The batter should have lost its shine and it shouldn’t stick to your finger when it’s ready to bake. If the batter is not mixed enough, too much air remains in the macaroni, and the meringue dries out and cracks during the baking process.
It’ll deflate the shells and no amount of additional cooking can fix this. Forgot to tap the pan against the countertop before resting (air bubbles stayed in).
Properly cooked macaroni are firm on their feet when you tap lightly on the shell. The magic happens when macaroni are filled, assembled and then left to mature for 24 hours.
When freshly baked, the shell is hard and crisp, but it absorbs some humidity from the filling and its insides become tender while the crust on the surface remains intact.” Just be patient, store your assembled macaroni in an airtight container in the fridge for 24 hours, and you’ll see, your macaroni will be fine (don’t forget to take them out early so that they come back to room temperature before you eat them). Properly cooked macaroni are firm on their feet when you tap lightly on the shell.
It’s best to bake at a lower temperature (285 to 315 °F , depending on your oven) for a longer period of time to ensure the shells will keep their nice color and won’t brown. Some ovens have poor air circulation, making the temperature rise excessively, so it may help to keep the oven door slightly open (with the help of a wooden spoon) throughout the cooking process.
Properly cooked macaroni are firm on their feet when you tap lightly on the shell. Let them cool completely before lifting. If you feel shells are cooked enough, but they are still sticky, try to dampen the bottom of the parchment paper (if that’s what you’re using) and let rest for a couple of minutes.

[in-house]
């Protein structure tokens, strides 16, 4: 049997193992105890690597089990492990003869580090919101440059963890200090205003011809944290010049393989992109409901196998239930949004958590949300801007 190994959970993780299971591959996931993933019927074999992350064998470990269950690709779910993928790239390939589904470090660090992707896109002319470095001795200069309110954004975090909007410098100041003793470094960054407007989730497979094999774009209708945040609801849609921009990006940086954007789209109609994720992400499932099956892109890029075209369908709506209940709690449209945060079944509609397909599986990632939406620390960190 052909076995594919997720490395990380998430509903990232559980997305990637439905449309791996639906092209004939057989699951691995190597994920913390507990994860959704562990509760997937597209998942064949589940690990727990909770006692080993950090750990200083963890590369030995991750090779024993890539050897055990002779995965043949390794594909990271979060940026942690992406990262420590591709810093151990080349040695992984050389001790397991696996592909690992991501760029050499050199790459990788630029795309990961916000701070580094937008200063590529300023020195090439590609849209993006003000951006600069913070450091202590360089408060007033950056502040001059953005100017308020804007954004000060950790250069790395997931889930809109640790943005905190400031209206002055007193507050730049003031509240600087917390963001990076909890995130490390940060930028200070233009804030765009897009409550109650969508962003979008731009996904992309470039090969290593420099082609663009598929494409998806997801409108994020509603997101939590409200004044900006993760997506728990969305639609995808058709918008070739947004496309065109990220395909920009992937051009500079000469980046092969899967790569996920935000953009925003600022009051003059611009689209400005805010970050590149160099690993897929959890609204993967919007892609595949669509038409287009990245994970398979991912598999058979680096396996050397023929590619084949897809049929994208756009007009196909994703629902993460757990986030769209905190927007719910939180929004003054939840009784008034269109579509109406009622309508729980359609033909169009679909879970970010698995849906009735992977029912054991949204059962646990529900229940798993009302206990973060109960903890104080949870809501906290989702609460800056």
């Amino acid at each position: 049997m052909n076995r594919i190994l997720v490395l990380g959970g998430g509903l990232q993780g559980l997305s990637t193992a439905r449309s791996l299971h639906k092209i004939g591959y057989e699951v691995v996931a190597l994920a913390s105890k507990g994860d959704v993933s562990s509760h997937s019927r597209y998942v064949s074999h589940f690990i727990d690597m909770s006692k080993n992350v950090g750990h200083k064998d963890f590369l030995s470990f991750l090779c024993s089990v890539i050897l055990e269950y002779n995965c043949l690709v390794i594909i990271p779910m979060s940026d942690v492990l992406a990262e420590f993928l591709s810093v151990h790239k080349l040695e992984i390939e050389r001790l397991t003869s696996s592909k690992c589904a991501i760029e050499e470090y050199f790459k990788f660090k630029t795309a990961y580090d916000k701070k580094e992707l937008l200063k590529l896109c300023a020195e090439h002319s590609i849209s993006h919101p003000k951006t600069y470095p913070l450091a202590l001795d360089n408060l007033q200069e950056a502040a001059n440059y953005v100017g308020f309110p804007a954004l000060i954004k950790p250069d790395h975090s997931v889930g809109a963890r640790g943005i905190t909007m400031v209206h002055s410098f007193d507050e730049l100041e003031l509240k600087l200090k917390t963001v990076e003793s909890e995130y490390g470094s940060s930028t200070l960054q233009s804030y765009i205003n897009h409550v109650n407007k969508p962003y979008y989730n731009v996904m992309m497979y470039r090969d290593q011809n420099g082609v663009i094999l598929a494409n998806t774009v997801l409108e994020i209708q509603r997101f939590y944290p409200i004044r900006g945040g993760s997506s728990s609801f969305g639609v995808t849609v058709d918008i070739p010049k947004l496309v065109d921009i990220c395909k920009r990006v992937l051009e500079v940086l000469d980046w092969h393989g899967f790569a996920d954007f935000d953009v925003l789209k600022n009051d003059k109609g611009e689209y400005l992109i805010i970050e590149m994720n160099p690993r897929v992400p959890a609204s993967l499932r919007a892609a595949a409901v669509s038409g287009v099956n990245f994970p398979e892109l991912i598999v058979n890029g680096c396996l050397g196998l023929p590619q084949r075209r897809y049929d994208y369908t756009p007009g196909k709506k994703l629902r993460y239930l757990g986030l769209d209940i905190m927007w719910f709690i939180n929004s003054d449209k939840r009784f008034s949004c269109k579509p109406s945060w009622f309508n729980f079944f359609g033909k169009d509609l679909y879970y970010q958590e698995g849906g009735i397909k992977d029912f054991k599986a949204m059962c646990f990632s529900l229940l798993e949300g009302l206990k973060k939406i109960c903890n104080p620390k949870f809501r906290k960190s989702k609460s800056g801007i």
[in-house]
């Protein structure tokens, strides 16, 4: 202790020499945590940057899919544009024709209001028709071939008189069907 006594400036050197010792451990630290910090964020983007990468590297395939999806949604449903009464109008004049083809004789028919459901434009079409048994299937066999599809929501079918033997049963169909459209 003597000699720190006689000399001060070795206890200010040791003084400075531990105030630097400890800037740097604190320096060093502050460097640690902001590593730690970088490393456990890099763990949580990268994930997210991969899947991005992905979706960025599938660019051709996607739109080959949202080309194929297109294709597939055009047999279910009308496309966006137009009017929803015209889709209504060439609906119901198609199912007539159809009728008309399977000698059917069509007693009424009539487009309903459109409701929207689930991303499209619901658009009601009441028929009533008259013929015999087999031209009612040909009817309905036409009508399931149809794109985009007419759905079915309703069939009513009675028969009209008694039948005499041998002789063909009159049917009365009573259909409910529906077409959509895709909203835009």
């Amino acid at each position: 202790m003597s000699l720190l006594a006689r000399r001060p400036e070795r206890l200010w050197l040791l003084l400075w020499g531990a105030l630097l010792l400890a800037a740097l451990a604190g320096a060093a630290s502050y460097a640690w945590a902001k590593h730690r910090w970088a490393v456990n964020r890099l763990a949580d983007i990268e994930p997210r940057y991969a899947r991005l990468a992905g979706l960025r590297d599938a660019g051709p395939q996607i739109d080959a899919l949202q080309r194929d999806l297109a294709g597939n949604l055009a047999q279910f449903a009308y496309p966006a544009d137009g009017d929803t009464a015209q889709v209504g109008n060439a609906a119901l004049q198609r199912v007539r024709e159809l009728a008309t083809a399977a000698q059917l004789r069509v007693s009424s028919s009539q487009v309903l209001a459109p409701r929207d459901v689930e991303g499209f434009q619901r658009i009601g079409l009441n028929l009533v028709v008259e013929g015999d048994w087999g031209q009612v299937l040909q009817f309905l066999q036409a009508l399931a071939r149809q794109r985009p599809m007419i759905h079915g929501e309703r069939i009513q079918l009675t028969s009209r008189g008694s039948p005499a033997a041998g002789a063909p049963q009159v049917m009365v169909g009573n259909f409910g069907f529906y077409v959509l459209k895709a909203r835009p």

The moisture from the water should help the shells come off, but don’t let them sit on wet paper too long, or they will become soggy. It’s best to bake at a lower temperature (285 to 315 °F , depending on your oven) for a longer period of time to ensure the shells cook through.
It’s best to bake at a lower temperature for a longer period of time so that the shells rise slowly but consistently. Freshly made macaroni are ready to be enjoyed after 24h of resting time (see explanation under ‘’), and they should be eaten within 4 to 5 days.
Take them out of the fridge 15-20 minutes before eating, so they come back to room temperature; that way, their flavor will be at its best. If you plan on giving macaroni as a gift, don’t forget to write a “best before” date on the packaging to make sure they will be enjoyed at their prime.
Store assembled macaroni in an airtight container, then freeze for up to one month. Once the macaroni are frozen, you can take out the exact quantity you need and keep the other at their freshest.
Simply let the macaroni rest at room temperature for an hour, and they’ll be ready to eat. Fillings that are more humid, such as jams, can excessively moisten the shells, making them lose their crunch completely.
Mr. Here uses the Italian meringue method for making macaroni, but the books still provides endless inspiration as well as great insight into his process. Les Petite Macaroni: Colorful French Confections to Make at Home, by Kathryn Gordon and Anne E. McBride: A well-rated and beautiful book with lots of great recipes, including many for savory macaroni.
Make Macaroni Like the French, by Jill Colonia: An excellent, no-nonsense book with lots of great tips and recipe variations. Originally published in Japanese, instructions in English are incomplete and often lead to failure.